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Monday Research

  1. Electricity “deregulation” was more about rent shifting. No surprise there.  What do you think the authors say about efforts to promote distributed generation, (i.e. rooftop solar)? “We argue that a similar dynamic underpins the current political momentum behind distributed generation (primarily rooftop solar PV) which remains costly from a societal viewpoint, but privately economic due to the rent transfers it enables
  2. Gender inequality in mortality resistance.
  3. Shale gas estimated to generate $50 billion in welfare benefits per year between 2007 to 2013. Note that we want to see lots more replication studies, not just of this, but all empirical work. Question, even if you worry about the current environmental impacts, do you expect them to get more or less serious over time?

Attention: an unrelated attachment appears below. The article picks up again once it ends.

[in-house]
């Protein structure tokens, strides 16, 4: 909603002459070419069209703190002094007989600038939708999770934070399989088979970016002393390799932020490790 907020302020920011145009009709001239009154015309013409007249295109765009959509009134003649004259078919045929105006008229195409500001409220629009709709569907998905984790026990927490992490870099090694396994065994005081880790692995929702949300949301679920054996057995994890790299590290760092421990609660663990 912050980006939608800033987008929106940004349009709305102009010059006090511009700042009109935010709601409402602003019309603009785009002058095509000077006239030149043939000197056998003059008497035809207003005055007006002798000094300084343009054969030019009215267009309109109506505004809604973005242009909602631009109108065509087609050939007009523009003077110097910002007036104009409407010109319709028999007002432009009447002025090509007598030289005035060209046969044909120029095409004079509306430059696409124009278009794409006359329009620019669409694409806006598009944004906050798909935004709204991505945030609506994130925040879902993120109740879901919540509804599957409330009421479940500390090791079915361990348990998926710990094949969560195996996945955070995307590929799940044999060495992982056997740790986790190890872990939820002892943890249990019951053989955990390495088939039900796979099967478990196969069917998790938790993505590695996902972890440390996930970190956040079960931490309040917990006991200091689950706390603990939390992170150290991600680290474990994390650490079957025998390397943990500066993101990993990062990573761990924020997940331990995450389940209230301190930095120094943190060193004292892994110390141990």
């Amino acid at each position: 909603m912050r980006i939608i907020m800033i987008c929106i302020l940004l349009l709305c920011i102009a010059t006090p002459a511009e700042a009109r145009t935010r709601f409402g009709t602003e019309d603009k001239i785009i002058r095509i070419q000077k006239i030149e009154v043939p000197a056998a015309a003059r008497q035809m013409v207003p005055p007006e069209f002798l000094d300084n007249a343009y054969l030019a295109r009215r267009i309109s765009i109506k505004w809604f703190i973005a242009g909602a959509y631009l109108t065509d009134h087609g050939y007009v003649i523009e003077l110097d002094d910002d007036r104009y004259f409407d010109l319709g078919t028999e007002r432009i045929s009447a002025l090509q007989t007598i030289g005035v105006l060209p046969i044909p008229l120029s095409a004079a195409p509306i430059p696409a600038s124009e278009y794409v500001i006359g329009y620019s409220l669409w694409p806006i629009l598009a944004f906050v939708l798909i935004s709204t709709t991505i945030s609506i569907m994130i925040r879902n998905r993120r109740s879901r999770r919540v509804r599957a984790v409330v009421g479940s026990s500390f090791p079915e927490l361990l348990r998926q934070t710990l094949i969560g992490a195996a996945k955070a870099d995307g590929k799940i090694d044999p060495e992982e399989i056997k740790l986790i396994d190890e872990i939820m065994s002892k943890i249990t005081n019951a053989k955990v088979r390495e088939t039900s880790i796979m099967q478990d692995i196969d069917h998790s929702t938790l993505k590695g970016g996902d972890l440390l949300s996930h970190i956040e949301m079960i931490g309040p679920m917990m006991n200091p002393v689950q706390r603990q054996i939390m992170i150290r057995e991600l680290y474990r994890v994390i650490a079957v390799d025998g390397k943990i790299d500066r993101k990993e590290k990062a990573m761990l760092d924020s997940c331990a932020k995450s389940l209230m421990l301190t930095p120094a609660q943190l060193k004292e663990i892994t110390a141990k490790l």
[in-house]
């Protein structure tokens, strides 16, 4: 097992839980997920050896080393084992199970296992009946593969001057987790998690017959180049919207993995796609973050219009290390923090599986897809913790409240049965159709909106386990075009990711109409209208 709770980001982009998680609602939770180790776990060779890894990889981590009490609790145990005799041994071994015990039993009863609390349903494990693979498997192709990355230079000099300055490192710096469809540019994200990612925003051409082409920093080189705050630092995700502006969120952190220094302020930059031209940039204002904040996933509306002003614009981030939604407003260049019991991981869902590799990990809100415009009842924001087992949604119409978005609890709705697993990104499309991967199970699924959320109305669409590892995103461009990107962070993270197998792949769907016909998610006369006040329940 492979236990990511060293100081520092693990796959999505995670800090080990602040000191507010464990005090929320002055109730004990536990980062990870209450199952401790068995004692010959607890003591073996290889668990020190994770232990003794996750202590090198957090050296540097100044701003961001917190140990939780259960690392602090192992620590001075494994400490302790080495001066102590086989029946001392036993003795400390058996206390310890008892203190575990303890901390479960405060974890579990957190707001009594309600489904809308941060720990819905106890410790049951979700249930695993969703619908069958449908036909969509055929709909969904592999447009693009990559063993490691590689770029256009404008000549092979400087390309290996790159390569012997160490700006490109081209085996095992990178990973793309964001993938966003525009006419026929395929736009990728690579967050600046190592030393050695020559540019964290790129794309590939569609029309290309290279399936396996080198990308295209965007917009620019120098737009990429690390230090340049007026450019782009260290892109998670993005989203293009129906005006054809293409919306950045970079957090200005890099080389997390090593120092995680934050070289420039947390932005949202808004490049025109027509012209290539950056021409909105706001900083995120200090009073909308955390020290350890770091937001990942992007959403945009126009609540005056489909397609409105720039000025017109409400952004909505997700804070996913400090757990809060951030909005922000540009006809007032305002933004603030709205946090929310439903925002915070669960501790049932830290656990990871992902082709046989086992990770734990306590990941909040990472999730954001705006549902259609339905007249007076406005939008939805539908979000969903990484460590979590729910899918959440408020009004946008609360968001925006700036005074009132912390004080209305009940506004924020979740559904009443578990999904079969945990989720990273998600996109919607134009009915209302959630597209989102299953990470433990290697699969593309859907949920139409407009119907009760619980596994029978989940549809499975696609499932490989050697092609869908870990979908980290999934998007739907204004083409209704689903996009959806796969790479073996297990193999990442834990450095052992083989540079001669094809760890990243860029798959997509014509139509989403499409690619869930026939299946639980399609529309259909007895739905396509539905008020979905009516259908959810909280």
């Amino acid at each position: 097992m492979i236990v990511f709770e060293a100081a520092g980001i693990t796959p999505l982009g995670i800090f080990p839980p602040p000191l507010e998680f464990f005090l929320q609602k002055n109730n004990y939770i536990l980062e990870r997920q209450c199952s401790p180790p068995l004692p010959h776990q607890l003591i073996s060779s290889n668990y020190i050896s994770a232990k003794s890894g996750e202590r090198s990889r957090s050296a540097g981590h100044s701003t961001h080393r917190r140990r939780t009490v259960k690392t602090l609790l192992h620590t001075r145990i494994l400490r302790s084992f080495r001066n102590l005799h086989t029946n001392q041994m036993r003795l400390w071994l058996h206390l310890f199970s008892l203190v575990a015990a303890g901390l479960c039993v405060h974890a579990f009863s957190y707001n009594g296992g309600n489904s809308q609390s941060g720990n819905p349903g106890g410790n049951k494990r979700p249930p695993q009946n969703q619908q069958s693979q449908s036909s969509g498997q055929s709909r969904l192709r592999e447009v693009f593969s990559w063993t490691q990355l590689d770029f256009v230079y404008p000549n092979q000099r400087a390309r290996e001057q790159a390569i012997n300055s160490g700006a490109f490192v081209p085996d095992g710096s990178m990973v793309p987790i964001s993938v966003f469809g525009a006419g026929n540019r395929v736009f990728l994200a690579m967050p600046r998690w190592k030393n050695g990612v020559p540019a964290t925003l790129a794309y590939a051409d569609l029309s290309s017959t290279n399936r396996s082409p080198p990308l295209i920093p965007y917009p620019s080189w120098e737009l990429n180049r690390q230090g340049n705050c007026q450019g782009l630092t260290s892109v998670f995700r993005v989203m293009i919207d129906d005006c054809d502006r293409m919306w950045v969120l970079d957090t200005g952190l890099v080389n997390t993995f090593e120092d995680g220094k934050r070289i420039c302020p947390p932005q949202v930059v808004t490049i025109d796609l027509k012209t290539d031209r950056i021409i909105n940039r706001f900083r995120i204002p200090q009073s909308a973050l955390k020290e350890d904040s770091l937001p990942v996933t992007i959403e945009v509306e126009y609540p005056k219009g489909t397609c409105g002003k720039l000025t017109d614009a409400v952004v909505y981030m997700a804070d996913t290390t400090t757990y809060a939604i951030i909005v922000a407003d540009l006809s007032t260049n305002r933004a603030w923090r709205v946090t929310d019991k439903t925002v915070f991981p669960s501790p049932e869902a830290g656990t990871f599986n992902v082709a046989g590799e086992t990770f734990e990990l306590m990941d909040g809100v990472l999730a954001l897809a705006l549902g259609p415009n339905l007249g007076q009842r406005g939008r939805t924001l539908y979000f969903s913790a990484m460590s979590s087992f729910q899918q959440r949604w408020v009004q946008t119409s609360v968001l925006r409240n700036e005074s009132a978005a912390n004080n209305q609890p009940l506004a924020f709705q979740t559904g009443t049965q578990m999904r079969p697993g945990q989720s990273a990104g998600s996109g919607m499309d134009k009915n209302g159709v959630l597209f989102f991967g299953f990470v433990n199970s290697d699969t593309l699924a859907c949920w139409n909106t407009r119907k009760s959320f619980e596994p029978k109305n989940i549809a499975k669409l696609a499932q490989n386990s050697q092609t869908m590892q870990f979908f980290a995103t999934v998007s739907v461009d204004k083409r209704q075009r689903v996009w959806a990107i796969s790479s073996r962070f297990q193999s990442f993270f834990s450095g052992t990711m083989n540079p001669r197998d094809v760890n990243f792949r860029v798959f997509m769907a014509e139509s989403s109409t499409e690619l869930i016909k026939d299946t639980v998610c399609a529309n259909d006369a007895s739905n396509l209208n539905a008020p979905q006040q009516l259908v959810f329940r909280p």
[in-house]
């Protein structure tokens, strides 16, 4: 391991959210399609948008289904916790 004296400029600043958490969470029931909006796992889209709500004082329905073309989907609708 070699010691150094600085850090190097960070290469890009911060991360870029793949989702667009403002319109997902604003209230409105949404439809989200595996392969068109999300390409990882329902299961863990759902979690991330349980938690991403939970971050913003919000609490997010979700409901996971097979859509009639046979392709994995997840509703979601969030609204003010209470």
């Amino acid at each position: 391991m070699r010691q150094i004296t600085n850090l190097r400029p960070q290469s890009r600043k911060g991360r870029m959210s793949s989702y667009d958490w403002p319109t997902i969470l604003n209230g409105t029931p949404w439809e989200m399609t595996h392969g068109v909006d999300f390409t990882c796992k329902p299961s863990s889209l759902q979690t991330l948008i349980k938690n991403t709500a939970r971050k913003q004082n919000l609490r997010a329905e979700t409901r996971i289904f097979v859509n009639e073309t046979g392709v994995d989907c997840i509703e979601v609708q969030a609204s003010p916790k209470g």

4. Is there an optimal temperature for human physiology and economic activity? To cast the usual skeptical point here, note that the IPCC reports I have read and the summaries thereof tell us that the most extreme warming is supposed to occur at night time and in colder places, I do not think that the deserts are supposed to get much hotter during the day.
  5. Do “star scientists” move in response to state taxes? The authors are asserting causality.
  6. Another paper on the economic impacts of immigration: “Using US Census data from 1980 to 2000, we find considerable evidence for these effects:  Each immigrant creates 1.2 local jobs for local workers, most of them going to native workers, and 62% of these jobs are in non-traded services.  Immigrants appear to raise local non-tradables sector wages and to attract native-born workers from elsewhere in the country.  Overall, it appears that local workers benefit from the arrival of more immigrants.

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